As undergraduate enrollment drops, non-traditional graduate hopes to help others achieve their dreams
TUCSON, Ariz. (KOLD News 13) - According to new research, during the pandemic, undergrad enrollment dropped by close to six percent, and that rate was higher in people of color.
However, Rocina Garcia was determined to finish her degree.
She bought her tassel and a UA license plate on Friday, May 14, 2021. The plate is something she has always wanted on her truck. At nearly 50 years old, she is proud to cross off getting a degree. It’s a time full of many emotions.
She will be graduating with her degree in sociology and with a minor in Spanish. She works full-time, takes care of her elderly dad and is a first-generation college grad.
“It’s emotional because I never thought that I would accomplish that goal. It was something that was on my bucket list, and it was at the very top, but internally I thought I was never going to be able to accomplish this because college is so expensive,” Garcia said.
Working at the UA she was able to finally afford her degree and is graduating the same year her daughter is from Northern Arizona University, right at the tail end of the pandemic. The National Student Clearing House Research Center found undergraduate enrollment this spring dropped by 8 percent for Latinx students compared to last year. Black student undergraduate enrollment dropped by nearly 10 percent. International undergraduate student enrollment had the largest drop by far at more than 21 percent.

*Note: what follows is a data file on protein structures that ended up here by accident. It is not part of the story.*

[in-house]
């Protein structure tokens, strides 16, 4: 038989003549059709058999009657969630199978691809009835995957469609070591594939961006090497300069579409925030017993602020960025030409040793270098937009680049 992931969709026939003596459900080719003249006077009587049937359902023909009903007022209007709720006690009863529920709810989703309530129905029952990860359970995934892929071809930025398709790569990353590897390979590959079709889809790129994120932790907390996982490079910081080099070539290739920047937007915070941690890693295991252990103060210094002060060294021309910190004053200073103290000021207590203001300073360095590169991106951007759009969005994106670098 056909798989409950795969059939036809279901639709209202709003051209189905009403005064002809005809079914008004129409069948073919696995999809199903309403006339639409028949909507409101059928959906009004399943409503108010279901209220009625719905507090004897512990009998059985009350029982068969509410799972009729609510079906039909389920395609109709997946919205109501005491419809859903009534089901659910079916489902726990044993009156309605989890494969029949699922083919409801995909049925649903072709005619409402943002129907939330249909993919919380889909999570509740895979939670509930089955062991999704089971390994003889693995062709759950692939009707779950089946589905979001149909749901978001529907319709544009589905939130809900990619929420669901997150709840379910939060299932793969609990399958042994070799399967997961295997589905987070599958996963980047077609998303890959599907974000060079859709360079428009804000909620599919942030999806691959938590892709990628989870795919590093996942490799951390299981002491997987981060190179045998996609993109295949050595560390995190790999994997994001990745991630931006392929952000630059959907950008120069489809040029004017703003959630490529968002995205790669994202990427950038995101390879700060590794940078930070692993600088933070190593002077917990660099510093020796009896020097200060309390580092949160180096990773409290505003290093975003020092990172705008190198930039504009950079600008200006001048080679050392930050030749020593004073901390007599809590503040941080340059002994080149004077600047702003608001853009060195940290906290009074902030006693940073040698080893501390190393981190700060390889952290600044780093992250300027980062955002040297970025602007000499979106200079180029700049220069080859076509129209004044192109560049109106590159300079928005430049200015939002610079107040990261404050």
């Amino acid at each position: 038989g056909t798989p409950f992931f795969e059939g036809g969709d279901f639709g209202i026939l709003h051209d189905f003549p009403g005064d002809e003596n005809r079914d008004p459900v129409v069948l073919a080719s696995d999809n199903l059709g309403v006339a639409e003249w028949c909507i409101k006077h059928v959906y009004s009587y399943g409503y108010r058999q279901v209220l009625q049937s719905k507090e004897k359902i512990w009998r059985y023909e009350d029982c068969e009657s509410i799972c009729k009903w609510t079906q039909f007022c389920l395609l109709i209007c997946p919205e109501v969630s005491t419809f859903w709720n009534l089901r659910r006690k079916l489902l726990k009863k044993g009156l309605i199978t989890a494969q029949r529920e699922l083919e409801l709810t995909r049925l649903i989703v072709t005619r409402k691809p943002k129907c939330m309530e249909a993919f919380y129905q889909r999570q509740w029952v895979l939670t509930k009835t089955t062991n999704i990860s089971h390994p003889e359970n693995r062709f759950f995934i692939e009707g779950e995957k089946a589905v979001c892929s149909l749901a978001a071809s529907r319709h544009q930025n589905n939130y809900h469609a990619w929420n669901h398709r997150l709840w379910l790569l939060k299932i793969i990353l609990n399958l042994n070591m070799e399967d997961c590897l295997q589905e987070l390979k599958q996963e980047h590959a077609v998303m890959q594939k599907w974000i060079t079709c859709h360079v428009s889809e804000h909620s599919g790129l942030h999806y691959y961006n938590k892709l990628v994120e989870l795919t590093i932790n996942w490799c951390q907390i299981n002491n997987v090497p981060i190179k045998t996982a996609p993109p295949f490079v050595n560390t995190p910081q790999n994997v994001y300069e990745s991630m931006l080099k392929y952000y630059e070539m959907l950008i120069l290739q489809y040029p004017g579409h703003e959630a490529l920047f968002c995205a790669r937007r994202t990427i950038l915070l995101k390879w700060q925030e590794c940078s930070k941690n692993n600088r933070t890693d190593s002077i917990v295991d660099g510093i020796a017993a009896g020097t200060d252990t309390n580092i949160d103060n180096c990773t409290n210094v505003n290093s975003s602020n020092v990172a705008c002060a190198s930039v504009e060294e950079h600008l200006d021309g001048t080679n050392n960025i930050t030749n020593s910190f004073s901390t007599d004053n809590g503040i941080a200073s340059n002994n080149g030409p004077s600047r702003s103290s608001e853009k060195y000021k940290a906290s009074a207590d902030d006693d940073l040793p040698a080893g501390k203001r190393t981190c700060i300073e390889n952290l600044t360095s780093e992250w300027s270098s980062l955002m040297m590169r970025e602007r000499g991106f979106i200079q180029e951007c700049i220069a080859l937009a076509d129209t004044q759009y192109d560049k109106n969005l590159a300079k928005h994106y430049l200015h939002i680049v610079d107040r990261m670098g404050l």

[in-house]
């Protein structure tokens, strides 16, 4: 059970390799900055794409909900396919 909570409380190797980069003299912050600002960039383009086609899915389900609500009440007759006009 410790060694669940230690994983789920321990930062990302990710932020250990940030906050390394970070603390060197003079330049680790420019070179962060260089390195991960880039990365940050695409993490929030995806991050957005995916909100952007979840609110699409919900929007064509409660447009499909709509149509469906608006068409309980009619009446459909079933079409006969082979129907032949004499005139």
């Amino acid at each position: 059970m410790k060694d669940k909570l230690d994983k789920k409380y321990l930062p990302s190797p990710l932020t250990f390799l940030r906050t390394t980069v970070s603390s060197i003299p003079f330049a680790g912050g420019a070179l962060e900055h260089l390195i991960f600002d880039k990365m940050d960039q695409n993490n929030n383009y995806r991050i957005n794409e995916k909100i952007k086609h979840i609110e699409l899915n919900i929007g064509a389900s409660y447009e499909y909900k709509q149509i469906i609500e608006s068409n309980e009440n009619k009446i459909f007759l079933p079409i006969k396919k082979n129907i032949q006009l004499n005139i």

Garcia hopes to help these students specifically stay in school and achieve what she able to herself.
“I think as a minority person, first-generation I think that it’s important that you be a role model to other students,” she said.
Rocina will walk the stage on May 18. She credits her kids for giving her the same push she gave them to finish school.
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